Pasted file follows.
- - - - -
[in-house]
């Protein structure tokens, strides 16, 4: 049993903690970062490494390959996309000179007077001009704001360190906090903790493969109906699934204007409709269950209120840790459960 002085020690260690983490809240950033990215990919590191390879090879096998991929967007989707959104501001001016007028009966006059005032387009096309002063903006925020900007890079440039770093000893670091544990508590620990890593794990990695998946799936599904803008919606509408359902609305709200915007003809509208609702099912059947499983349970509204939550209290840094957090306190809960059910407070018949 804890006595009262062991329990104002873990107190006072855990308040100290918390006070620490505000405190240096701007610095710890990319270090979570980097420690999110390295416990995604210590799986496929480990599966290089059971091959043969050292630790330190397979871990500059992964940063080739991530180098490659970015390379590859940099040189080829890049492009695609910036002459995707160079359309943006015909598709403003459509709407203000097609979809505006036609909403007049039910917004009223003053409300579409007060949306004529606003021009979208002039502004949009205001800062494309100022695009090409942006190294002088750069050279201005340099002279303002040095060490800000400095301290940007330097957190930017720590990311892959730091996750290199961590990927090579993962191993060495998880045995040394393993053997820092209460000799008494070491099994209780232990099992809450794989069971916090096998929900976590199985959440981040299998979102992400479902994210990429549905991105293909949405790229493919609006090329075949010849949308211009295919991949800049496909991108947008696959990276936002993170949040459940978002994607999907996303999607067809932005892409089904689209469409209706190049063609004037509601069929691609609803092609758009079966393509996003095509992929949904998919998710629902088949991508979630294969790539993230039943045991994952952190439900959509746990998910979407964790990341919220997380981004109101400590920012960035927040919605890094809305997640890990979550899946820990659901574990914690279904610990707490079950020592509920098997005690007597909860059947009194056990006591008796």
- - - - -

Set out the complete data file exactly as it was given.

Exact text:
[in-house]
């Protein structure tokens, strides 16, 4: 049993903690970062490494390959996309000179007077001009704001360190906090903790493969109906699934204007409709269950209120840790459960 002085020690260690983490809240950033990215990919590191390879090879096998991929967007989707959104501001001016007028009966006059005032387009096309002063903006925020900007890079440039770093000893670091544990508590620990890593794990990695998946799936599904803008919606509408359902609305709200915007003809509208609702099912059947499983349970509204939550209290840094957090306190809960059910407070018949 804890006595009262062991329990104002873990107190006072855990308040100290918390006070620490505000405190240096701007610095710890990319270090979570980097420690999110390295416990995604210590799986496929480990599966290089059971091959043969050292630790330190397979871990500059992964940063080739991530180098490659970015390379590859940099040189080829890049492009695609910036002459995707160079359309943006015909598709403003459509709407203000097609979809505006036609909403007049039910917004009223003053409300579409007060949306004529606003021009979208002039502004949009205001800062494309100022695009090409942006190294002088750069050279201005340099002279303002040095060490800000400095301290940007330097957190930017720590990311892959730091996750290199961590990927090579993962191993060495998880045995040394393993053997820092209460000799008494070491099994209780232990099992809450794989069971916090096998929900976590199985959440981040299998979102992400479902994210990429549905991105293909949405790229493919609006090329075949010849949308211009295919991949800049496909991108947008696959990276936002993170949040459940978002994607999907996303999607067809932005892409089904689209469409209706190049063609004037509601069929691609609803092609758009079966393509996003095509992929949904998919998710629902088949991508979630294969790539993230039943045991994952952190439900959509746990998910979407964790990341919220997380981004109101400590920012960035927040919605890094809305997640890990979550899946820990659901574990914690279904610990707490079950020592509920098997005690007597909860059947009194056990006591008796």